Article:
The increasing burden of chronic disease on healthcare providers is well known, and promoting self-care is a strategy for shifting this burden away from healthcare providers. The Internet may provide a cost-effective medium for doing this. Piloting of complex interventions is considered best practice and will maximize the potential of any future full-scale RCT to successfully recruit and be able to report on necessary outcomes. Here we report on feasibility outcomes such as recruitment, retention, and usability of the intervention being investigated, and undertake piloting of an intervention which will aim to determine clinical efficacy.

Trial status

Recruitment was initiated in June 2013, with the first patient randomized in September 2013, and is ongoing as of February 2014.

Abbreviations

ACQ: 

Asthma Control Questionnaire

AQLQ: 

Asthma Quality of Life Questionnaire

ATS: 

American Thoracic Society

BTS/SIGN: 

British Thoracic Society/Scottish Intercollegiate Network

CI: 

Chief Investigator

CRF: 

Case Report Form

CTIMP: 

Controlled Trial of Investigational Medicinal Product

FeNO: 

Fractional Exhaled Nitric Oxide

FEV1

Forced Expiratory Volume in 1 second

FVC:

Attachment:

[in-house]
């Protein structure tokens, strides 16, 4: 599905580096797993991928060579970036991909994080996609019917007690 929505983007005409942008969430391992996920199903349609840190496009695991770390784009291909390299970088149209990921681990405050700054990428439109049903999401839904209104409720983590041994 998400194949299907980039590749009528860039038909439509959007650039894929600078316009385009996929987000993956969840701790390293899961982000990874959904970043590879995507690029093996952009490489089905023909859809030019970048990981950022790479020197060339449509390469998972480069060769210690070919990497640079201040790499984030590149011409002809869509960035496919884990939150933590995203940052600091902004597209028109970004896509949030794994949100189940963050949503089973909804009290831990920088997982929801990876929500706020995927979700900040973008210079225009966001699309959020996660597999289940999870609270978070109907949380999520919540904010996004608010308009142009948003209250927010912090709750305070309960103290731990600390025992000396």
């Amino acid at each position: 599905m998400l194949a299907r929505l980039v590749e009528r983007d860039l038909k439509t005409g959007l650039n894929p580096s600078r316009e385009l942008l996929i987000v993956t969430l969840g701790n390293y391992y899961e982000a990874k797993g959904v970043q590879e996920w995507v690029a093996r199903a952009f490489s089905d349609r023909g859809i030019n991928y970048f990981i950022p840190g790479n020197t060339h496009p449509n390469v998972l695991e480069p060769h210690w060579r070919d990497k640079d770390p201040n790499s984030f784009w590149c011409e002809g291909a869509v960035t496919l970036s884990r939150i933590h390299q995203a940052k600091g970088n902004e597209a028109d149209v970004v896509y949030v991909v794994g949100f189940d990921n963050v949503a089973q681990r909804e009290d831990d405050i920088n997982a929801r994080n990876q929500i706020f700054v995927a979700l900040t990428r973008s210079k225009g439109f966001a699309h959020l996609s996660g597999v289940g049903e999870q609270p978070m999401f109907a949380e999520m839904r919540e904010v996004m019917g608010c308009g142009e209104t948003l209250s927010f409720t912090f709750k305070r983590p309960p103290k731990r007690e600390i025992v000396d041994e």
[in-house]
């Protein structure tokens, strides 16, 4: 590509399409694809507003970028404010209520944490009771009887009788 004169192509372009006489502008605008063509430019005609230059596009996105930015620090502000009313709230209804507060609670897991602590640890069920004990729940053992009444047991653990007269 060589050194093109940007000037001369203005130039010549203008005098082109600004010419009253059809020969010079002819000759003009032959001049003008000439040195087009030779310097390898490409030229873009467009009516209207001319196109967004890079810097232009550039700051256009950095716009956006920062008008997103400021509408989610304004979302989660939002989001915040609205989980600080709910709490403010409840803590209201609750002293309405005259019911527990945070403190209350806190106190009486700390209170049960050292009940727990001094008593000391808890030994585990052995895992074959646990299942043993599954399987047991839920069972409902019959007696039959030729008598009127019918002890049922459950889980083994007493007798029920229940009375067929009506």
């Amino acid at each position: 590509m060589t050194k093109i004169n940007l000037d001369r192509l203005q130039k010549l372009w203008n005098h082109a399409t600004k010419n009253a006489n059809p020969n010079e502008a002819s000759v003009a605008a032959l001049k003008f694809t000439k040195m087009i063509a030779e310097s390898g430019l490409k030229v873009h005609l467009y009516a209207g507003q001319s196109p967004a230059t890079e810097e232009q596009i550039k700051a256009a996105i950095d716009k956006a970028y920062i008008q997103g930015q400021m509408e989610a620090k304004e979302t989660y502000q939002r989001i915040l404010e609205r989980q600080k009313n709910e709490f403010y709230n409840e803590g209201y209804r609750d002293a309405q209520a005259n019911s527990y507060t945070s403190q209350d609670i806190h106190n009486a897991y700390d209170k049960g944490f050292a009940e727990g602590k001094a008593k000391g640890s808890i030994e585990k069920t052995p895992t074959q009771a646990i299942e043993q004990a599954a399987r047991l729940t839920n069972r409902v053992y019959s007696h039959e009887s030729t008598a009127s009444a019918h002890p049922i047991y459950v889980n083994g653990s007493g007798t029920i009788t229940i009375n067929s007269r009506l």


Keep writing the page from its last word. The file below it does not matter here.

Forced Vital Capacity

GP: 

General Practitioner

MMAS: 

Morisky Medication Adherence Scale

PAM: 

Patient Activation Measure

PEF: 

Peak Expiratory Flow

PETS: 

Problems of Experienced Therapy Scale

RCB: 

Robertson Centre for Biostatistics

RCT: 

Randomized Controlled Trial

SAE: 

Serious Adverse Event.

Declarations

Acknowledgements

Thanks to the Chief Scientist Office who funded this project (ref CAF 11/08). The authors would also like to thank Professor Mike Thomas who provided feedback during protocol development, and Professor Lucy Yardley for her assistance in modifying the PETS questionnaire for use in this study.

Authors’ Affiliations

(1)
General Practice & Primary Care, Institute of Health & Wellbeing, University of Glasgow
(2)
Deputy Director, Institute of Health and Wellbeing/Interdisciplinary Research Professor, College of Social Sciences, University of Glasgow
(3)
Institute of Infection, Immunity and Inflammation, Gartnavel General Hospital, University of Glasgow
(4)
Robertson Centre for Biostatistics, University of Glasgow